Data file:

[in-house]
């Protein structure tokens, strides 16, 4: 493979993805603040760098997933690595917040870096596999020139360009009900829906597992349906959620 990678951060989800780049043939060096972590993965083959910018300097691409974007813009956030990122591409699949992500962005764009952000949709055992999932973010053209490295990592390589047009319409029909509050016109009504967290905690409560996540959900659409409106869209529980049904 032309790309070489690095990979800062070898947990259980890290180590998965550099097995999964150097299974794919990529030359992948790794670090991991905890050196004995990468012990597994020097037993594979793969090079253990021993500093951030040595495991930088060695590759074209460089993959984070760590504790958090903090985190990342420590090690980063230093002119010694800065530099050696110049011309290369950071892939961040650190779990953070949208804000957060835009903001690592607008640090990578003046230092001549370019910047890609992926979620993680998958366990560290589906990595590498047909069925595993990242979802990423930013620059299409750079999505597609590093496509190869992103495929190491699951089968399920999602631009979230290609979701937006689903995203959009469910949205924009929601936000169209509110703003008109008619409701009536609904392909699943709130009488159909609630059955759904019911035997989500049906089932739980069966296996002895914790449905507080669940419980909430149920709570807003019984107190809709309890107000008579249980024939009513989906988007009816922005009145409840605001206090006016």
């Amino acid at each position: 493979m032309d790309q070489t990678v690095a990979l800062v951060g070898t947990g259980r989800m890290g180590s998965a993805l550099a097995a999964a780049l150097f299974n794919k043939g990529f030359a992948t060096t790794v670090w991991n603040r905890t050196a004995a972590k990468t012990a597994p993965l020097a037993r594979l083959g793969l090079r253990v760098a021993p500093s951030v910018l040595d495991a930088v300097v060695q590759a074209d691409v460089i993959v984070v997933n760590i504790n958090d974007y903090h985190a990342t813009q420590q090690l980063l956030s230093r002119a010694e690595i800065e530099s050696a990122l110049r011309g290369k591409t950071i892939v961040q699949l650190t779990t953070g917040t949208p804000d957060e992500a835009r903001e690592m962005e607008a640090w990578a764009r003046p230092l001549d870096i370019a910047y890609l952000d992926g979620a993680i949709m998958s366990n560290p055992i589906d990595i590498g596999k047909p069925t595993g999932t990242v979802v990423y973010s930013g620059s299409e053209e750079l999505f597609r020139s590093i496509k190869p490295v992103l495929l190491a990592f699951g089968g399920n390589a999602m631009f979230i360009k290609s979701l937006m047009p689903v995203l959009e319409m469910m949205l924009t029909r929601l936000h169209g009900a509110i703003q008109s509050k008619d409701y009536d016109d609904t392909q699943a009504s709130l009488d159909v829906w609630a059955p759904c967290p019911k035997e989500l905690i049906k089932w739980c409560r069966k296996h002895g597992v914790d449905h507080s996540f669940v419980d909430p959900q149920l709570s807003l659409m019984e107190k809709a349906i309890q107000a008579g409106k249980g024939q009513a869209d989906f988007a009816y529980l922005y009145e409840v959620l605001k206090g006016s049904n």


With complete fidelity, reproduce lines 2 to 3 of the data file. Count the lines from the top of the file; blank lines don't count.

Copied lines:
């Protein structure tokens, strides 16, 4: 493979993805603040760098997933690595917040870096596999020139360009009900829906597992349906959620 990678951060989800780049043939060096972590993965083959910018300097691409974007813009956030990122591409699949992500962005764009952000949709055992999932973010053209490295990592390589047009319409029909509050016109009504967290905690409560996540959900659409409106869209529980049904 032309790309070489690095990979800062070898947990259980890290180590998965550099097995999964150097299974794919990529030359992948790794670090991991905890050196004995990468012990597994020097037993594979793969090079253990021993500093951030040595495991930088060695590759074209460089993959984070760590504790958090903090985190990342420590090690980063230093002119010694800065530099050696110049011309290369950071892939961040650190779990953070949208804000957060835009903001690592607008640090990578003046230092001549370019910047890609992926979620993680998958366990560290589906990595590498047909069925595993990242979802990423930013620059299409750079999505597609590093496509190869992103495929190491699951089968399920999602631009979230290609979701937006689903995203959009469910949205924009929601936000169209509110703003008109008619409701009536609904392909699943709130009488159909609630059955759904019911035997989500049906089932739980069966296996002895914790449905507080669940419980909430149920709570807003019984107190809709309890107000008579249980024939009513989906988007009816922005009145409840605001206090006016």
């Amino acid at each position: 493979m032309d790309q070489t990678v690095a990979l800062v951060g070898t947990g259980r989800m890290g180590s998965a993805l550099a097995a999964a780049l150097f299974n794919k043939g990529f030359a992948t060096t790794v670090w991991n603040r905890t050196a004995a972590k990468t012990a597994p993965l020097a037993r594979l083959g793969l090079r253990v760098a021993p500093s951030v910018l040595d495991a930088v300097v060695q590759a074209d691409v460089i993959v984070v997933n760590i504790n958090d974007y903090h985190a990342t813009q420590q090690l980063l956030s230093r002119a010694e690595i800065e530099s050696a990122l110049r011309g290369k591409t950071i892939v961040q699949l650190t779990t953070g917040t949208p804000d957060e992500a835009r903001e690592m962005e607008a640090w990578a764009r003046p230092l001549d870096i370019a910047y890609l952000d992926g979620a993680i949709m998958s366990n560290p055992i589906d990595i590498g596999k047909p069925t595993g999932t990242v979802v990423y973010s930013g620059s299409e053209e750079l999505f597609r020139s590093i496509k190869p490295v992103l495929l190491a990592f699951g089968g399920n390589a999602m631009f979230i360009k290609s979701l937006m047009p689903v995203l959009e319409m469910m949205l924009t029909r929601l936000h169209g009900a509110i703003q008109s509050k008619d409701y009536d016109d609904t392909q699943a009504s709130l009488d159909v829906w609630a059955p759904c967290p019911k035997e989500l905690i049906k089932w739980c409560r069966k296996h002895g597992v914790d449905h507080s996540f669940v419980d909430p959900q149920l709570s807003l659409m019984e107190k809709a349906i309890q107000a008579g409106k249980g024939q009513a869209d989906f988007a009816y529980l922005y009145e409840v959620l605001k206090g006016s049904n």